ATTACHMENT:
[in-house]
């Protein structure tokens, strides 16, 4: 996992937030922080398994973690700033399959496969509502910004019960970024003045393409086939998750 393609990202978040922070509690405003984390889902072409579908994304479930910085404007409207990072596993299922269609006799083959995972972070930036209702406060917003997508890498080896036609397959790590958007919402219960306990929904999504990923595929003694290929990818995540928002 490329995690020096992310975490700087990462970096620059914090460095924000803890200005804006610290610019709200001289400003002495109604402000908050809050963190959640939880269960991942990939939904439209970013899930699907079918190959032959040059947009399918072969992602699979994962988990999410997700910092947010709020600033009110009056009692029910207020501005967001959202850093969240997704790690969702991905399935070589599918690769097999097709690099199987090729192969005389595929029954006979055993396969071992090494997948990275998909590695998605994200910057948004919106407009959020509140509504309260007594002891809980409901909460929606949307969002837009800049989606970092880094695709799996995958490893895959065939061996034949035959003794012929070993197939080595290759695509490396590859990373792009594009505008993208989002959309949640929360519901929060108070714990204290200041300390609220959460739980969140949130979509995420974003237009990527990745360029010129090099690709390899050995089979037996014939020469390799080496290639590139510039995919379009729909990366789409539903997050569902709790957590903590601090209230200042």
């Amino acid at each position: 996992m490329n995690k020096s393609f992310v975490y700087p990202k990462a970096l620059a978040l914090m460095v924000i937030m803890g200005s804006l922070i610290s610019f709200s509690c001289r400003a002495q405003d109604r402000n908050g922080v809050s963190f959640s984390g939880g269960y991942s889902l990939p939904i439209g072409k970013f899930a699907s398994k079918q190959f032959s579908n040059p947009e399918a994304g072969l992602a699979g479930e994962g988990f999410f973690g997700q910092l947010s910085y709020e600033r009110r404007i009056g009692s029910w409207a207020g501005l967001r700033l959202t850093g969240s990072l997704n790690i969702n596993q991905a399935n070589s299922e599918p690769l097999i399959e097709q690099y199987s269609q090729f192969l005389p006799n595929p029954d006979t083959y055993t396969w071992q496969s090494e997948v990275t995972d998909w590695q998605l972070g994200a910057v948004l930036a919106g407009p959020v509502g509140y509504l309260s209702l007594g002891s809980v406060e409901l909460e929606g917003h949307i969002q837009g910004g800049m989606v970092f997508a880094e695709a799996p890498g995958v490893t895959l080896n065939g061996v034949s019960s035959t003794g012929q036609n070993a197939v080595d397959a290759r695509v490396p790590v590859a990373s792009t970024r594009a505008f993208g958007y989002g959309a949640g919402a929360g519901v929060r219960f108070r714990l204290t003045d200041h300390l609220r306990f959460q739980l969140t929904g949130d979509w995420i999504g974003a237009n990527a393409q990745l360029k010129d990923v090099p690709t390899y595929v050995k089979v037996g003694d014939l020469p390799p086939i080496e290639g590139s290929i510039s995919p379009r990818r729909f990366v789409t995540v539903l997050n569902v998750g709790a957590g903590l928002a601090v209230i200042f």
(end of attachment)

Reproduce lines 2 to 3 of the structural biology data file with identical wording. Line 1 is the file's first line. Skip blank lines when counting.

């Protein structure tokens, strides 16, 4: 996992937030922080398994973690700033399959496969509502910004019960970024003045393409086939998750 393609990202978040922070509690405003984390889902072409579908994304479930910085404007409207990072596993299922269609006799083959995972972070930036209702406060917003997508890498080896036609397959790590958007919402219960306990929904999504990923595929003694290929990818995540928002 490329995690020096992310975490700087990462970096620059914090460095924000803890200005804006610290610019709200001289400003002495109604402000908050809050963190959640939880269960991942990939939904439209970013899930699907079918190959032959040059947009399918072969992602699979994962988990999410997700910092947010709020600033009110009056009692029910207020501005967001959202850093969240997704790690969702991905399935070589599918690769097999097709690099199987090729192969005389595929029954006979055993396969071992090494997948990275998909590695998605994200910057948004919106407009959020509140509504309260007594002891809980409901909460929606949307969002837009800049989606970092880094695709799996995958490893895959065939061996034949035959003794012929070993197939080595290759695509490396590859990373792009594009505008993208989002959309949640929360519901929060108070714990204290200041300390609220959460739980969140949130979509995420974003237009990527990745360029010129090099690709390899050995089979037996014939020469390799080496290639590139510039995919379009729909990366789409539903997050569902709790957590903590601090209230200042």
């Amino acid at each position: 996992m490329n995690k020096s393609f992310v975490y700087p990202k990462a970096l620059a978040l914090m460095v924000i937030m803890g200005s804006l922070i610290s610019f709200s509690c001289r400003a002495q405003d109604r402000n908050g922080v809050s963190f959640s984390g939880g269960y991942s889902l990939p939904i439209g072409k970013f899930a699907s398994k079918q190959f032959s579908n040059p947009e399918a994304g072969l992602a699979g479930e994962g988990f999410f973690g997700q910092l947010s910085y709020e600033r009110r404007i009056g009692s029910w409207a207020g501005l967001r700033l959202t850093g969240s990072l997704n790690i969702n596993q991905a399935n070589s299922e599918p690769l097999i399959e097709q690099y199987s269609q090729f192969l005389p006799n595929p029954d006979t083959y055993t396969w071992q496969s090494e997948v990275t995972d998909w590695q998605l972070g994200a910057v948004l930036a919106g407009p959020v509502g509140y509504l309260s209702l007594g002891s809980v406060e409901l909460e929606g917003h949307i969002q837009g910004g800049m989606v970092f997508a880094e695709a799996p890498g995958v490893t895959l080896n065939g061996v034949s019960s035959t003794g012929q036609n070993a197939v080595d397959a290759r695509v490396p790590v590859a990373s792009t970024r594009a505008f993208g958007y989002g959309a949640g919402a929360g519901v929060r219960f108070r714990l204290t003045d200041h300390l609220r306990f959460q739980l969140t929904g949130d979509w995420i999504g974003a237009n990527a393409q990745l360029k010129d990923v090099p690709t390899y595929v050995k089979v037996g003694d014939l020469p390799p086939i080496e290639g590139s290929i510039s995919p379009r990818r729909f990366v789409t995540v539903l997050n569902v998750g709790a957590g903590l928002a601090v209230i200042f």